Today is my monthly “day off”: a day when I leave the house early, come home late, and fill the hours in between with whatever I feel like doing. And today, I wanted to spend some of that time here.
In trying to decide what to write about, I landed on a book list. I know it’s not a typical post for me, and it’s something that’s a bit overdone at this time of year, but I liked the idea of a retrospect – something to encourage me to think back over what I’ve read (and, by extension, learned) over the past year. (Plus, I quickly realized it would give me some essay ideas that I can file away for future posts.)
So without further ado, here are my five favorite reads from 2015, in no particular order.
Bill Bryson, In a Sunburned Country
Bryson has long been one of my favorite writers, despite his uneven performance (I really don’t understand how the same man wrote both At Home and Notes From a Small Island). Thankfully, his travelogue of Australia was on the high end of his scale of execution. Don’t read this book in public if you have hangups about laughing hysterically in front of complete strangers.
Brian Selznick, The Marvels
After Wonderstruck, I was a bit worried. Selznick’s second hybrid novel, though amazing in its own right, fell short of the mark he set with The Invention of Hugo Cabret. But my anxiety was misplaced. The Marvels – which centers around London’s theatrical community – is Hugo‘s equal in every respect. The art is breathtaking, the story is heart-achingly poignant, and once again I’m in awe of this man’s talent.
Jacqueline Woodson, Brown Girl Dreaming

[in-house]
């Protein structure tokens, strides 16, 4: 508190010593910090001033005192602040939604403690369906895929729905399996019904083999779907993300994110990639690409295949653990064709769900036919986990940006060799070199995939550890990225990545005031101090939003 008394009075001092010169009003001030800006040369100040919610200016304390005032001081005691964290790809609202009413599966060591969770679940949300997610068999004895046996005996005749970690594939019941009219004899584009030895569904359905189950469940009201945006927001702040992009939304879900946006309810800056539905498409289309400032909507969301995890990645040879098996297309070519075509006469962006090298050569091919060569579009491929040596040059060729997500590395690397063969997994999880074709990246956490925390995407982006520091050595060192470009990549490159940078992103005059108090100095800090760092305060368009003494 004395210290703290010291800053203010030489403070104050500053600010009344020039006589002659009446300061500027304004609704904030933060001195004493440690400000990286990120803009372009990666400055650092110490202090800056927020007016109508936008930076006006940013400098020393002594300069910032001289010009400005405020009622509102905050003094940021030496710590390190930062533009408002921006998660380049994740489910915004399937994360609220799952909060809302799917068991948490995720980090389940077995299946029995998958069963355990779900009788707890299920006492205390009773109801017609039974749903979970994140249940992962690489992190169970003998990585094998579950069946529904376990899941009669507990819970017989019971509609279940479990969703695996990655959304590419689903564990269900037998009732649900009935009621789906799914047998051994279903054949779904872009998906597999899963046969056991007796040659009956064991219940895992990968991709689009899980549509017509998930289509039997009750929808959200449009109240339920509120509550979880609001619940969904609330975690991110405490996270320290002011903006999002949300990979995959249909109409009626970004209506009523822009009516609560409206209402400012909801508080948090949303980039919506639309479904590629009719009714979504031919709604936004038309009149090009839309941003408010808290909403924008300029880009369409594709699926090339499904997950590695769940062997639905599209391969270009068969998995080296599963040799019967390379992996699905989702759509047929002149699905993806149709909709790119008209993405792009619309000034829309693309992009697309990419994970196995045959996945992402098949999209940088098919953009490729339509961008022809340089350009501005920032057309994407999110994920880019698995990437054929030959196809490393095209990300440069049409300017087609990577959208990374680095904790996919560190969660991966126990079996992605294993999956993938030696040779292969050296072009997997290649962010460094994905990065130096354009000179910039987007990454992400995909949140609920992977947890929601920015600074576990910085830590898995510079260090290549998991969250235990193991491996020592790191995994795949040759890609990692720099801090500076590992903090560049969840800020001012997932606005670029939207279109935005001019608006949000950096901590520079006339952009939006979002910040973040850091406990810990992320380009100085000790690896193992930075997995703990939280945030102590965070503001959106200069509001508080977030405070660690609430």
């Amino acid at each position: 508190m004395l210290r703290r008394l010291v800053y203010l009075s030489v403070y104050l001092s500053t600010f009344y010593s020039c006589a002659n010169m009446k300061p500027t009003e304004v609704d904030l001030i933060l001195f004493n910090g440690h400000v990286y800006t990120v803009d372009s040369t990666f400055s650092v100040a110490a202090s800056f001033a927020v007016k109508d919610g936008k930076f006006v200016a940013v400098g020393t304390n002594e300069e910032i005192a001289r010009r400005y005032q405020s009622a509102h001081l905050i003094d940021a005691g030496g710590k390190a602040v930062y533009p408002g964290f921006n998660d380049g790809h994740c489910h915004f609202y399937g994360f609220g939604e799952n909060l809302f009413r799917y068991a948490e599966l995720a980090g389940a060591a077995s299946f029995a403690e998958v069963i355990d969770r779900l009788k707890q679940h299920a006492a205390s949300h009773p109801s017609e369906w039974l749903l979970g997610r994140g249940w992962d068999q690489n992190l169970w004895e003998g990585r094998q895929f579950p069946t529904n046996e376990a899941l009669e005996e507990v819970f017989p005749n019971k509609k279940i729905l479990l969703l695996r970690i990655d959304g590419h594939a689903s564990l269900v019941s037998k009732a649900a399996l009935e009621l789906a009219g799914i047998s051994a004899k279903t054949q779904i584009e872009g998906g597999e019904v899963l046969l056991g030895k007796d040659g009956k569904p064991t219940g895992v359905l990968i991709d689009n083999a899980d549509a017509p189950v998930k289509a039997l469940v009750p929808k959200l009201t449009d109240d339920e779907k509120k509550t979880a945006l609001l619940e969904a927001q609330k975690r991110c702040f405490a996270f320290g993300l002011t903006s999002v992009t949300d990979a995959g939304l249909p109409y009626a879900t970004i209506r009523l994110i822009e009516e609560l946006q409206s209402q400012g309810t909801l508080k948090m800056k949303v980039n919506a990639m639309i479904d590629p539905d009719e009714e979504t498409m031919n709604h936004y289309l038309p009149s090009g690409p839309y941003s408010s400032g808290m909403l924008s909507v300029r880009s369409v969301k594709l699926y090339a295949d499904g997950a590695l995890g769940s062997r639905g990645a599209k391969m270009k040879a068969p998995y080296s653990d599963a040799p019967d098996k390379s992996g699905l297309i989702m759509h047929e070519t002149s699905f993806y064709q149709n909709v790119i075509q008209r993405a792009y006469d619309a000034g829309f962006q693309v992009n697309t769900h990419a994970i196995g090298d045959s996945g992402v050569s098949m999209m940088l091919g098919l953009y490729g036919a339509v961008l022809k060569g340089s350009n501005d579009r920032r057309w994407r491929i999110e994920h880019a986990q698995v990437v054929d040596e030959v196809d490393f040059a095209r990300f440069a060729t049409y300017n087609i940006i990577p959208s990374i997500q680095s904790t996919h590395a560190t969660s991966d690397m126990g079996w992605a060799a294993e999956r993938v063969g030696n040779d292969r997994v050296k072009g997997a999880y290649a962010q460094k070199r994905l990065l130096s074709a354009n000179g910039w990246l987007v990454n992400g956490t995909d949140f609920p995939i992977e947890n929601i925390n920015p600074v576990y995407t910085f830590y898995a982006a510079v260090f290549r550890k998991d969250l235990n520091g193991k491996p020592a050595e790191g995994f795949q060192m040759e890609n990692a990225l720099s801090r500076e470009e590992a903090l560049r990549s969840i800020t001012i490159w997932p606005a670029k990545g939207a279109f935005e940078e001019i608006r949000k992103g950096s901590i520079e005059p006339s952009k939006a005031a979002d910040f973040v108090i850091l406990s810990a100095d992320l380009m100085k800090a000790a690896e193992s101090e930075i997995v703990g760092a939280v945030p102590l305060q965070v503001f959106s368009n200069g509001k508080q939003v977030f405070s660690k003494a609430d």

Woodson’s memoir-in-poems tells the story of her childhood move from Illinois to South Carolina to New York and of her discovery of the magic and potency of words. I’ve never read such a spot-on conceptualization of race in the South. And Woodson’s description of the power of story literally brought me to tears – in the middle of the office lunchroom, no less.
Rebecca Stead, Liar and Spy
I reviewed Stead’s When You Reach Me back in 2012. Liar and Spy, the story of two friends who get caught up in a possibly not-so-innocent game of spying on the neighbors, is similarly stunning in its execution. As before, Stead does a banner job of gently but honestly confronting some of the hard truths of life. It’s the perfect blend of funny, dark, heart-tugging, and beautifully exasperating.
Kazuo Ishiguro, The Buried Giant
I caught the Ishiguro bug in college, when I studied under the world’s leading Ishiguro scholar. This mesmerizing retelling of the Arthurian legend is the author’s first novel in 10 years, and it was worth the wait. Every page is soaked in Ishiguro’s guiding theme – the vagaries of memory – but the story is freshly inventive and heartbreaking. Another one that made me cry in public.